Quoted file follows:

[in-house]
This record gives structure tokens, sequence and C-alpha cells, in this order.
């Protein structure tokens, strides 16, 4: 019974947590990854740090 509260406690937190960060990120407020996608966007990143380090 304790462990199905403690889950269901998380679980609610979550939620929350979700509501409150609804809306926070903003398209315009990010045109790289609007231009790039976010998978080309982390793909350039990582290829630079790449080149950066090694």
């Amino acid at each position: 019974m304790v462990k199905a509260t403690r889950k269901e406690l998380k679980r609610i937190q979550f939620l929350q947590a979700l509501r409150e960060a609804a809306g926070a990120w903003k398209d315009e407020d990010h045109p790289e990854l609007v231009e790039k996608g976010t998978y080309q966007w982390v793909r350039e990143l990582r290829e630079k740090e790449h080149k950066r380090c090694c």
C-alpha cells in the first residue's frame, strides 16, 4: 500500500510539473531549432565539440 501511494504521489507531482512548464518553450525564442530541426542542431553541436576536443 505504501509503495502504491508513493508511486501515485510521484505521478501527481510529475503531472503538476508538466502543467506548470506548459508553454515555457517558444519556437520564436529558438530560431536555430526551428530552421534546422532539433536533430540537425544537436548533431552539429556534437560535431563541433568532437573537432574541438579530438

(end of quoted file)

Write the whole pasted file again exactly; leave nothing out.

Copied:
[in-house]
This record gives structure tokens, sequence and C-alpha cells, in this order.
């Protein structure tokens, strides 16, 4: 019974947590990854740090 509260406690937190960060990120407020996608966007990143380090 304790462990199905403690889950269901998380679980609610979550939620929350979700509501409150609804809306926070903003398209315009990010045109790289609007231009790039976010998978080309982390793909350039990582290829630079790449080149950066090694």
């Amino acid at each position: 019974m304790v462990k199905a509260t403690r889950k269901e406690l998380k679980r609610i937190q979550f939620l929350q947590a979700l509501r409150e960060a609804a809306g926070a990120w903003k398209d315009e407020d990010h045109p790289e990854l609007v231009e790039k996608g976010t998978y080309q966007w982390v793909r350039e990143l990582r290829e630079k740090e790449h080149k950066r380090c090694c």
C-alpha cells in the first residue's frame, strides 16, 4: 500500500510539473531549432565539440 501511494504521489507531482512548464518553450525564442530541426542542431553541436576536443 505504501509503495502504491508513493508511486501515485510521484505521478501527481510529475503531472503538476508538466502543467506548470506548459508553454515555457517558444519556437520564436529558438530560431536555430526551428530552421534546422532539433536533430540537425544537436548533431552539429556534437560535431563541433568532437573537432574541438579530438